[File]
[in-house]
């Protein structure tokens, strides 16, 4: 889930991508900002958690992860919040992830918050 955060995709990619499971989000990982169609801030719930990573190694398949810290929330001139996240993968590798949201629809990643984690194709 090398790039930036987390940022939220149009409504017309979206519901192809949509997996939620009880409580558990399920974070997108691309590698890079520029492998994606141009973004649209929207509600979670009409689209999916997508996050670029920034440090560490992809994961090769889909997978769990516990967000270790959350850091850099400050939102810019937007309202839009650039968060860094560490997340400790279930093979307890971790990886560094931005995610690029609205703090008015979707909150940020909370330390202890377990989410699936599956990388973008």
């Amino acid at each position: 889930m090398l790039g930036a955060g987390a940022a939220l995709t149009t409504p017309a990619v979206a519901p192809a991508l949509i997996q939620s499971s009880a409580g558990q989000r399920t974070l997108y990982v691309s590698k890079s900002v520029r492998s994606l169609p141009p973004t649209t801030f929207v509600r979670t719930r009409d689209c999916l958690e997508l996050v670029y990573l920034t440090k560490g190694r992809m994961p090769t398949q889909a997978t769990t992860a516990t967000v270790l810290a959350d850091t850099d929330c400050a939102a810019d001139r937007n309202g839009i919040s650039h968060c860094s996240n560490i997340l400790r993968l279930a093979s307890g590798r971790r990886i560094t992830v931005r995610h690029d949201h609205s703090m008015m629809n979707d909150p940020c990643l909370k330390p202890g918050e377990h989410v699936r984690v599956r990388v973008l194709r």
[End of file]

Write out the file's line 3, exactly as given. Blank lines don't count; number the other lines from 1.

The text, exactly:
């Amino acid at each position: 889930m090398l790039g930036a955060g987390a940022a939220l995709t149009t409504p017309a990619v979206a519901p192809a991508l949509i997996q939620s499971s009880a409580g558990q989000r399920t974070l997108y990982v691309s590698k890079s900002v520029r492998s994606l169609p141009p973004t649209t801030f929207v509600r979670t719930r009409d689209c999916l958690e997508l996050v670029y990573l920034t440090k560490g190694r992809m994961p090769t398949q889909a997978t769990t992860a516990t967000v270790l810290a959350d850091t850099d929330c400050a939102a810019d001139r937007n309202g839009i919040s650039h968060c860094s996240n560490i997340l400790r993968l279930a093979s307890g590798r971790r990886i560094t992830v931005r995610h690029d949201h609205s703090m008015m629809n979707d909150p940020c990643l909370k330390p202890g918050e377990h989410v699936r984690v599956r990388v973008l194709r």